Document Type

Conference Paper

Publication Date

11-11-2005

Publication Source

Proceedings of the Annual Meeting of the University Council for Educational Administration

Abstract

The concept of democratic leadership emerged in the early decades of the twentieth century in response to the effects of social change on schools and to growing dissatisfaction with autocratic management. One of its most prominent advocates was John Dewey, an eminent philosopher who viewed scientific management’s obsession with efficiency to be detrimental to a well-balanced social interest (Razik & Swanson, 2001). Democratic school administration was not practiced widely, however, until America had suffered a great economic depression circa 1930. After many successful businesses failed, classical theory and scientific management, the philosophical pillars of the Industrial Revolution, lost much of their glitter (Callahan, 1962; 1966).

Seizing the moment, prominent education philosophers described the infusion of business values into public education as undemocratic. They contended that citizen control over public education had been eroded incrementally by superintendents who had pursued technical efficiency at the expense of liberty (Kowalski, 2006b). One of these activists, George Sylvester Counts (1932), called for reforms that would return political power to the community so that public schools could play a pivotal role in building a new social order. Efforts to restore participatory democracy in school districts after the 1930s was spearheaded primarily by education professors such as Ernest Melby, a former dean of education at Northwestern University and New York University (Callahan, 1966).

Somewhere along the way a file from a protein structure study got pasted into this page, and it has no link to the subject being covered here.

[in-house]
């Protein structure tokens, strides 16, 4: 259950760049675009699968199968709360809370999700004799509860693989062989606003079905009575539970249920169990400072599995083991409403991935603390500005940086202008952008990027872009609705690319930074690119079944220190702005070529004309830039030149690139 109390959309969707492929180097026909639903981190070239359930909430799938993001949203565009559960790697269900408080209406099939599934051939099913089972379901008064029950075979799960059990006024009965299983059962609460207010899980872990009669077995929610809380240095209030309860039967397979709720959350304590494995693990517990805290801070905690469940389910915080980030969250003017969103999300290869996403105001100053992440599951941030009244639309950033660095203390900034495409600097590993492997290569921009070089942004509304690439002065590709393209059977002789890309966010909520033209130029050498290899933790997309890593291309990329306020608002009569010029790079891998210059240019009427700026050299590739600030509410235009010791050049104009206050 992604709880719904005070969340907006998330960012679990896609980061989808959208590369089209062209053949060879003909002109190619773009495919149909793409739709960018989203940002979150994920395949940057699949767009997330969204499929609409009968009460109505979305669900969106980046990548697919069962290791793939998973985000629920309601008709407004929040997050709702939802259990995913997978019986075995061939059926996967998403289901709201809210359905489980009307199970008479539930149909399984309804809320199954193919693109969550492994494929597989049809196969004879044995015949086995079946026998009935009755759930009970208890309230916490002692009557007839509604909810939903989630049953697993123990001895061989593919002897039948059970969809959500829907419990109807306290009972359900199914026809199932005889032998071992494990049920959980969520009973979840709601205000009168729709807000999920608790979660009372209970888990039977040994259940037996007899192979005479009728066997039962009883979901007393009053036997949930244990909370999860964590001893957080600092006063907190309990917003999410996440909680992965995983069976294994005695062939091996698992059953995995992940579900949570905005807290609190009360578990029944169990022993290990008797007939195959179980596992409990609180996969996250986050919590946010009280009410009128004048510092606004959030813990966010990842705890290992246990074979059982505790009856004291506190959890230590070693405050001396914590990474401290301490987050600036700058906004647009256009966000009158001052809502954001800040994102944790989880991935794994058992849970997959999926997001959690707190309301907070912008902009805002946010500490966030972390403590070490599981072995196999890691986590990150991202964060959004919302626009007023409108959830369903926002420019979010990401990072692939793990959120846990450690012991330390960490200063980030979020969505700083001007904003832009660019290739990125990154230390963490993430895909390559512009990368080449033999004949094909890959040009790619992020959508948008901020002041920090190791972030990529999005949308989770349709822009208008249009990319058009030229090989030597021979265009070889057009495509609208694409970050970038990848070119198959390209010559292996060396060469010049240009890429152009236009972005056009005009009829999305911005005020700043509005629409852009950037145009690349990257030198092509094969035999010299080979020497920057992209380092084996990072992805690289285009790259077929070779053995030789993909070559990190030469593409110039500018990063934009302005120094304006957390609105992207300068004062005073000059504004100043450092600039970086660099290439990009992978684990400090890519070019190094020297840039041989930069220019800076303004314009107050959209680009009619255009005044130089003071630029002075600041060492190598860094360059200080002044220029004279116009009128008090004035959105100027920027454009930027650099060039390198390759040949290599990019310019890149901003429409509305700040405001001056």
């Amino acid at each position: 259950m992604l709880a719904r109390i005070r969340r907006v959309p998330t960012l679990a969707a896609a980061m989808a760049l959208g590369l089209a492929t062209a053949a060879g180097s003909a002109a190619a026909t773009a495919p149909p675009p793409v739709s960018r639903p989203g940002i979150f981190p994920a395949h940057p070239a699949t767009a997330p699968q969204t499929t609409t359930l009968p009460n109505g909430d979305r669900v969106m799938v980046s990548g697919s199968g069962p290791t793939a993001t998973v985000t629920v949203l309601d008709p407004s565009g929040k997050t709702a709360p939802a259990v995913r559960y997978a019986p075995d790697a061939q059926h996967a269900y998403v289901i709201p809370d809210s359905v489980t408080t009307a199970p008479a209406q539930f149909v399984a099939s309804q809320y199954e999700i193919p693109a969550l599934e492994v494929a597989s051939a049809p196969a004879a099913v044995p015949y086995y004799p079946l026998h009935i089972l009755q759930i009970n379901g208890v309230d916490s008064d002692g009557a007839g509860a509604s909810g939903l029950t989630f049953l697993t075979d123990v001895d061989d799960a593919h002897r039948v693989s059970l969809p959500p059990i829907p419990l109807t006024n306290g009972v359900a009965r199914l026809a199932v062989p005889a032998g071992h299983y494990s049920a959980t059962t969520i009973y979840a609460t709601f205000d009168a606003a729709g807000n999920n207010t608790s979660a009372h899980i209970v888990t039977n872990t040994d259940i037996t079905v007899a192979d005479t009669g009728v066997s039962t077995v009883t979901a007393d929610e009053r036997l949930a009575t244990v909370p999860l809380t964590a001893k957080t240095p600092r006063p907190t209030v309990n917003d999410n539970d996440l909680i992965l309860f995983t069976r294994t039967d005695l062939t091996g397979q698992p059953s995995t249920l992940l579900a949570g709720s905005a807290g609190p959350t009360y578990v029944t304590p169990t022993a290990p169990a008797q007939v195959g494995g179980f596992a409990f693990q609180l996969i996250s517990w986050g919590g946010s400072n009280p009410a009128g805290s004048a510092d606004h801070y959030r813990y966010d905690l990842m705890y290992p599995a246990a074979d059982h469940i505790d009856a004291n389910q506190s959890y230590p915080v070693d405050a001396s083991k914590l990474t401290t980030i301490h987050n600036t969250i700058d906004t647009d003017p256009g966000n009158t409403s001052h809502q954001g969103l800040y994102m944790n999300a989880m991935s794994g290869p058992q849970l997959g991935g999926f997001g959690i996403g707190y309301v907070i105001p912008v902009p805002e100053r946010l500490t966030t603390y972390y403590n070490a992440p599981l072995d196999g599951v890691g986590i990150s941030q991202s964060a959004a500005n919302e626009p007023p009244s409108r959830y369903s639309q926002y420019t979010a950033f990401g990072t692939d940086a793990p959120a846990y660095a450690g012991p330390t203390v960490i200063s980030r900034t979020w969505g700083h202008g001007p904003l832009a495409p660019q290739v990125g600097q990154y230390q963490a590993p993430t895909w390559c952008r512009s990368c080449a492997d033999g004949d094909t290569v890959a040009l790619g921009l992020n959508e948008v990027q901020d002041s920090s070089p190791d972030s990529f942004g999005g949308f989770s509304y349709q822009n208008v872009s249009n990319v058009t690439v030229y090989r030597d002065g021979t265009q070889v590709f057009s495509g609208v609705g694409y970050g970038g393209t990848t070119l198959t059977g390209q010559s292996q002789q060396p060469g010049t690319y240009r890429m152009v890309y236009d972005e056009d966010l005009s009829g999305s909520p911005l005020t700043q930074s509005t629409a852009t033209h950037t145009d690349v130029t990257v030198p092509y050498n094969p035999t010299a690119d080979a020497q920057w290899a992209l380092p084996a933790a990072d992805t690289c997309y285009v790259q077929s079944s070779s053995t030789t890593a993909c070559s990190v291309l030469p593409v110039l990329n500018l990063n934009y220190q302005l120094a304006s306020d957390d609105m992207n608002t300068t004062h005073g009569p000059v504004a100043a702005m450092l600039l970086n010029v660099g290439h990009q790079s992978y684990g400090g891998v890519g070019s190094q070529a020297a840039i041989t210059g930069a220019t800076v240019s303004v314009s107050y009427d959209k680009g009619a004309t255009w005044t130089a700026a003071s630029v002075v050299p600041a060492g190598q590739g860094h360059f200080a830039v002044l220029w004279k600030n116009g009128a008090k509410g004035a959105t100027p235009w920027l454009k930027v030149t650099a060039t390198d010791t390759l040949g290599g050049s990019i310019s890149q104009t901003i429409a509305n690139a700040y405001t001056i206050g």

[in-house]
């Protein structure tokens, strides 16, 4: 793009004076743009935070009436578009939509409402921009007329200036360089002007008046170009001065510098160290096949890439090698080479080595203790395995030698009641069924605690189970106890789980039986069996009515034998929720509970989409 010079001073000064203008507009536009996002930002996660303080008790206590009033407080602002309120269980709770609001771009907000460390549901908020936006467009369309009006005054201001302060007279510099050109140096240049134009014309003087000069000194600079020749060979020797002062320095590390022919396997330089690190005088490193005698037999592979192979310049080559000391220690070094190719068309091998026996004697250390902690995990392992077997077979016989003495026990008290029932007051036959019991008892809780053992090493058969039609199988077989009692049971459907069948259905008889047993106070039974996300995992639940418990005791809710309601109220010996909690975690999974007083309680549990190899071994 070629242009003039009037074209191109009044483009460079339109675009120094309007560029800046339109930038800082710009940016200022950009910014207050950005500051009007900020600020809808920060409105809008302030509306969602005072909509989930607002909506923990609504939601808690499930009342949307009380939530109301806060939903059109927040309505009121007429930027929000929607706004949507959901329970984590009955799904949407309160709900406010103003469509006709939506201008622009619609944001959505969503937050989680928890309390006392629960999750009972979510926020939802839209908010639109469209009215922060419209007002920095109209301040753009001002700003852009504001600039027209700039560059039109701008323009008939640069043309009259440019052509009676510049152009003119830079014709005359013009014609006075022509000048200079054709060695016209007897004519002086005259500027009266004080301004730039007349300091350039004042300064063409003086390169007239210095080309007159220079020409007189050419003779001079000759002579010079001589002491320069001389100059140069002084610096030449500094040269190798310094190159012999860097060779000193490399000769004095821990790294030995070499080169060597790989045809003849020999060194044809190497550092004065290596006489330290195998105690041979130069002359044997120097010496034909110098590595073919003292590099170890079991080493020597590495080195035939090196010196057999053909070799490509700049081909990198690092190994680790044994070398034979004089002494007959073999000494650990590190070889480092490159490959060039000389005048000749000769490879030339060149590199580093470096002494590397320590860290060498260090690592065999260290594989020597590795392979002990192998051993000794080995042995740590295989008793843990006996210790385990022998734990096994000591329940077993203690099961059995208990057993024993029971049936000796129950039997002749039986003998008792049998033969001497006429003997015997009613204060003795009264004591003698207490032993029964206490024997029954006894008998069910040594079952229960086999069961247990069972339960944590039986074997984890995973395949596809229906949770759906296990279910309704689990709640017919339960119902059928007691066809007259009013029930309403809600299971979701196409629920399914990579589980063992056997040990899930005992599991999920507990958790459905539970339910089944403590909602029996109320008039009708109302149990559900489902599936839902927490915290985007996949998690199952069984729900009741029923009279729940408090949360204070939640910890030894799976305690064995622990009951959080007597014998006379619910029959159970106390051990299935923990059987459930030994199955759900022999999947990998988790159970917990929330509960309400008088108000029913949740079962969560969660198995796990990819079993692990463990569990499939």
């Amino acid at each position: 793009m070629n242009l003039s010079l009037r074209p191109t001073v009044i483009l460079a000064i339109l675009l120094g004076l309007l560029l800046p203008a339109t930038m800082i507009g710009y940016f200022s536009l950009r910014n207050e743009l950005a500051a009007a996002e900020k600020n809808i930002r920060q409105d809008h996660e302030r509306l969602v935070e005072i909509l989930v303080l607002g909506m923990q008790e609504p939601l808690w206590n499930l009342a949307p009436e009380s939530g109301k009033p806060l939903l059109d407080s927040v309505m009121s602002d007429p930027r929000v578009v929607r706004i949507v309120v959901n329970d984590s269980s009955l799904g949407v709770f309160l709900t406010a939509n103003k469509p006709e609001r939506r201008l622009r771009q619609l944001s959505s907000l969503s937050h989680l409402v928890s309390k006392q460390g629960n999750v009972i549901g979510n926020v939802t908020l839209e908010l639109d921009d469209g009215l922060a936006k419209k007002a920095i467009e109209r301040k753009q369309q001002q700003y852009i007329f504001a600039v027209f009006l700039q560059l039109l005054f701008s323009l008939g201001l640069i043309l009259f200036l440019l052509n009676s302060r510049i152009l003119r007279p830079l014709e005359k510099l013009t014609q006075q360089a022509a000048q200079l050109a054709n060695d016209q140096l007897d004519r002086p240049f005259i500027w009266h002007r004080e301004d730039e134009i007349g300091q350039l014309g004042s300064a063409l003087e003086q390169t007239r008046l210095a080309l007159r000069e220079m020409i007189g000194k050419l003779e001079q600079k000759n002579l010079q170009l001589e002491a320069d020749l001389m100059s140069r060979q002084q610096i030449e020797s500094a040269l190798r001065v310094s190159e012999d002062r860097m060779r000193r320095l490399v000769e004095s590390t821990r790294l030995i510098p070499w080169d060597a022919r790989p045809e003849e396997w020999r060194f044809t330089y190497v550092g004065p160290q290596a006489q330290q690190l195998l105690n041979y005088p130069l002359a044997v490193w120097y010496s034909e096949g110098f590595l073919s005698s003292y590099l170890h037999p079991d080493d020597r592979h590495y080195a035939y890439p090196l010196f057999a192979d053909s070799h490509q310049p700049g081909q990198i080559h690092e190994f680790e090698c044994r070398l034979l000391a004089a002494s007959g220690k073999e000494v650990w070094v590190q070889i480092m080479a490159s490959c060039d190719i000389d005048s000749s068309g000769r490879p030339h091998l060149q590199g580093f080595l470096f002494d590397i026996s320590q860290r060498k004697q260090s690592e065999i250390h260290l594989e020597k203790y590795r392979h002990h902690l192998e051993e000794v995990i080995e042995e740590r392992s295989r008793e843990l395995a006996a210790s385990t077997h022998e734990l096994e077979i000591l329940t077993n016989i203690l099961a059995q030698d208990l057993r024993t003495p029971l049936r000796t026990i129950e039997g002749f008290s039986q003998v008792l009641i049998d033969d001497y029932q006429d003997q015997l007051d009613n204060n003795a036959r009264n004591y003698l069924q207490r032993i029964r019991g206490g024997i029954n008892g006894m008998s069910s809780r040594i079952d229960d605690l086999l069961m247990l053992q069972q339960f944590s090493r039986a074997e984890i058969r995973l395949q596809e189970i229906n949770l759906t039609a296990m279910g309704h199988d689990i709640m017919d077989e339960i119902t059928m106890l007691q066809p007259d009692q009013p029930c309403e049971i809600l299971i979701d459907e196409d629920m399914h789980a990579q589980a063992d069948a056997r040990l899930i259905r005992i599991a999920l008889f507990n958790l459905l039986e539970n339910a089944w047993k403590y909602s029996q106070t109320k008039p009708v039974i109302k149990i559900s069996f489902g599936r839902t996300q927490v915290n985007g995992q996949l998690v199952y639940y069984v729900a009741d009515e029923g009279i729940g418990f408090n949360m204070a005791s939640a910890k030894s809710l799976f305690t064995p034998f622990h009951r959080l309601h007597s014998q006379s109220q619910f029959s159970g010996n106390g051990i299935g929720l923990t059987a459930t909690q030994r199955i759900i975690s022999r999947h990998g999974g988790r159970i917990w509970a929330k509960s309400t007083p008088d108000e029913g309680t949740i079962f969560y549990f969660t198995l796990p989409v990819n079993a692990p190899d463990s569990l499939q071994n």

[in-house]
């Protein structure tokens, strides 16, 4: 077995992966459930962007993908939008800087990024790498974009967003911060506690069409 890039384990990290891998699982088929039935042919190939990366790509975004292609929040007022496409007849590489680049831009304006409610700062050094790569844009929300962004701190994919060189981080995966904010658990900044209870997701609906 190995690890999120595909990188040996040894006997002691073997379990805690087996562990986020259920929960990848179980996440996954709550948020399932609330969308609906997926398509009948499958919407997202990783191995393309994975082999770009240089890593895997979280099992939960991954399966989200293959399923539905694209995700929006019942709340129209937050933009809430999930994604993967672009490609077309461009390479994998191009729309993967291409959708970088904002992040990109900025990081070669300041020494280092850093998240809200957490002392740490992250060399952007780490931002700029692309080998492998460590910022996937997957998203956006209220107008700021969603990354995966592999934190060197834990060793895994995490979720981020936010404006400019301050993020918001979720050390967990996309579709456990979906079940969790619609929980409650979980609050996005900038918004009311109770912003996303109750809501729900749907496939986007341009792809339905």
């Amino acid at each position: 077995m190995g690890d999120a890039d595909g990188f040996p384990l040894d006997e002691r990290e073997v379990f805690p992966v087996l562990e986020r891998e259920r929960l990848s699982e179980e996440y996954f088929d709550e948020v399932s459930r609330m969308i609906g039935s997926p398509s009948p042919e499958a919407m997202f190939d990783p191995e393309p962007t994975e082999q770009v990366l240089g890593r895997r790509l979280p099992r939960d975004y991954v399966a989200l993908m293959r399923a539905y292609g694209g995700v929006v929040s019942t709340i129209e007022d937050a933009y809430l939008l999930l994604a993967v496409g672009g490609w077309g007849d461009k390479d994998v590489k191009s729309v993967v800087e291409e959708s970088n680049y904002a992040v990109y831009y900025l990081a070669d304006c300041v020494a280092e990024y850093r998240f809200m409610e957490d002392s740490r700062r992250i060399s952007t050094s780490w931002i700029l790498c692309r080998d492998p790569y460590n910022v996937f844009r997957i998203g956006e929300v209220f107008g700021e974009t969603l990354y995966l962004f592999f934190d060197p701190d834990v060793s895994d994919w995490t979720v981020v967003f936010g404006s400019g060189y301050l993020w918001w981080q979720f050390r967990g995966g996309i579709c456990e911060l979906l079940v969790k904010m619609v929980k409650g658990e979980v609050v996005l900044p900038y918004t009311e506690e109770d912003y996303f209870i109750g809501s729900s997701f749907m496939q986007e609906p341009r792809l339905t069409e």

Melby (1955) believed that an infatuation with industrial management had led superintendents to become less reliant on their greatest resource—the community. He warned administrators about the dangers of insulating themselves from the public and urged superintendents instead to “release the creative capacities of individuals” and “mobilize the educational resources of communities” (p. 250). Moreover, oppressive administrators were thought to have a direct negative influence on organizational culture and an indirect effect on school productivity. More specifically, autocratic administrators were thought to have two detrimental effects on teachers: they would adopt the same behavior in dealing with students and they would be reluctant to express opinions concerning school improvement, even in areas where they possessed considerable knowledge (Razik & Swanson, 2001).

During most of the last century, the political face of democratic administration was not widely discussed, primarily because politics and professionalism were viewed as incompatible 2 concepts (Kowalski, 1995a; 2006b). Public education was generally viewed as a sacred trust that should be held above the political fray (Blumberg, 1985) and most practitioners regarded political activities as antithetical to professional behavior (Björk & Lindle, 2001; Kowalski, 1995a). In truth, however, politics have been and remain integral to democratic traditions. During the current quest for school reform, convictions that superintendents should never engage in political action have waned both because of more precise distinctions between democratic statesmanship and self-serving political behavior (e.g., Björk & Gurley, 2006), and because of the realities associated with pursuing school improvement at the local district level (e.g., Petersen & Barnett, 2006). ...

The purpose of this paper is to demonstrate that school reform is one of the critical variables elevating democratic leadership to a normative standard for school superintendents. The more salient issues in this regard are listed in Table 1. Four of these factors—a renewed emphasis on liberty, teacher professionalism, the No Child Left Behind (NCLB) Act, and state-specific conditions—are described in this paper to demonstrate a nexus between school improvement and the perceived need for democratic leadership.

Document Version

Postprint

Comments

Paper available for download is the authors' accepted manuscript. Any content used from this paper must be cited appropriately.

Publisher

University Council for Educational Administration

Peer Reviewed

yes